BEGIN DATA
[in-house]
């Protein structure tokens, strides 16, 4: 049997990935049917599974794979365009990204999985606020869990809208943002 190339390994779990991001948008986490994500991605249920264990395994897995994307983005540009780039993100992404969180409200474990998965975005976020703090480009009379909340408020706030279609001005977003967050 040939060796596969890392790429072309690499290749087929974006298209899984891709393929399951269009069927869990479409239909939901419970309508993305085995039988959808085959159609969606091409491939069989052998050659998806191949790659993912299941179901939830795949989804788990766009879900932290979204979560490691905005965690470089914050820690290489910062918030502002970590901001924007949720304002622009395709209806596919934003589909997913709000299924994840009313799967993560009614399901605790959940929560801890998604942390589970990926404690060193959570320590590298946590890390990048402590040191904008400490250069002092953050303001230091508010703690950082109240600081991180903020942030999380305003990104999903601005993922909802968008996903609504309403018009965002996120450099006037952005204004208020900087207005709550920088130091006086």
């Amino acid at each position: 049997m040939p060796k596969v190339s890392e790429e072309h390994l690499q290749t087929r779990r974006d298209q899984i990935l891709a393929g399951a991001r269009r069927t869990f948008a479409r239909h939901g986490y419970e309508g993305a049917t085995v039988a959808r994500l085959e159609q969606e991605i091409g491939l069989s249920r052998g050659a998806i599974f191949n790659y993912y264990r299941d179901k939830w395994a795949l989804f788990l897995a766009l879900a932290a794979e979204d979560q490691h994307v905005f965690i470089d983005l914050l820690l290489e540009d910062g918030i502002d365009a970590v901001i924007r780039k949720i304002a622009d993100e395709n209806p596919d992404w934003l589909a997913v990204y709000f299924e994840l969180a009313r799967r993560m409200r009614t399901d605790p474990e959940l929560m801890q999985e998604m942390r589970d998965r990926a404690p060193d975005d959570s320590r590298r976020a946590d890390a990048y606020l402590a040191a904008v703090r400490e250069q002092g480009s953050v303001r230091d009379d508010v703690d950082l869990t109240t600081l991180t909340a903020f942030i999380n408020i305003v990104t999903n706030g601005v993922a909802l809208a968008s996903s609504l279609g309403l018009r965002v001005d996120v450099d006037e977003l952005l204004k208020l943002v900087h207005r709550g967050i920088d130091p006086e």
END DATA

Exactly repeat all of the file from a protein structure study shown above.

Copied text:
[in-house]
């Protein structure tokens, strides 16, 4: 049997990935049917599974794979365009990204999985606020869990809208943002 190339390994779990991001948008986490994500991605249920264990395994897995994307983005540009780039993100992404969180409200474990998965975005976020703090480009009379909340408020706030279609001005977003967050 040939060796596969890392790429072309690499290749087929974006298209899984891709393929399951269009069927869990479409239909939901419970309508993305085995039988959808085959159609969606091409491939069989052998050659998806191949790659993912299941179901939830795949989804788990766009879900932290979204979560490691905005965690470089914050820690290489910062918030502002970590901001924007949720304002622009395709209806596919934003589909997913709000299924994840009313799967993560009614399901605790959940929560801890998604942390589970990926404690060193959570320590590298946590890390990048402590040191904008400490250069002092953050303001230091508010703690950082109240600081991180903020942030999380305003990104999903601005993922909802968008996903609504309403018009965002996120450099006037952005204004208020900087207005709550920088130091006086």
């Amino acid at each position: 049997m040939p060796k596969v190339s890392e790429e072309h390994l690499q290749t087929r779990r974006d298209q899984i990935l891709a393929g399951a991001r269009r069927t869990f948008a479409r239909h939901g986490y419970e309508g993305a049917t085995v039988a959808r994500l085959e159609q969606e991605i091409g491939l069989s249920r052998g050659a998806i599974f191949n790659y993912y264990r299941d179901k939830w395994a795949l989804f788990l897995a766009l879900a932290a794979e979204d979560q490691h994307v905005f965690i470089d983005l914050l820690l290489e540009d910062g918030i502002d365009a970590v901001i924007r780039k949720i304002a622009d993100e395709n209806p596919d992404w934003l589909a997913v990204y709000f299924e994840l969180a009313r799967r993560m409200r009614t399901d605790p474990e959940l929560m801890q999985e998604m942390r589970d998965r990926a404690p060193d975005d959570s320590r590298r976020a946590d890390a990048y606020l402590a040191a904008v703090r400490e250069q002092g480009s953050v303001r230091d009379d508010v703690d950082l869990t109240t600081l991180t909340a903020f942030i999380n408020i305003v990104t999903n706030g601005v993922a909802l809208a968008s996903s609504l279609g309403l018009r965002v001005d996120v450099d006037e977003l952005l204004k208020l943002v900087h207005r709550g967050i920088d130091p006086e």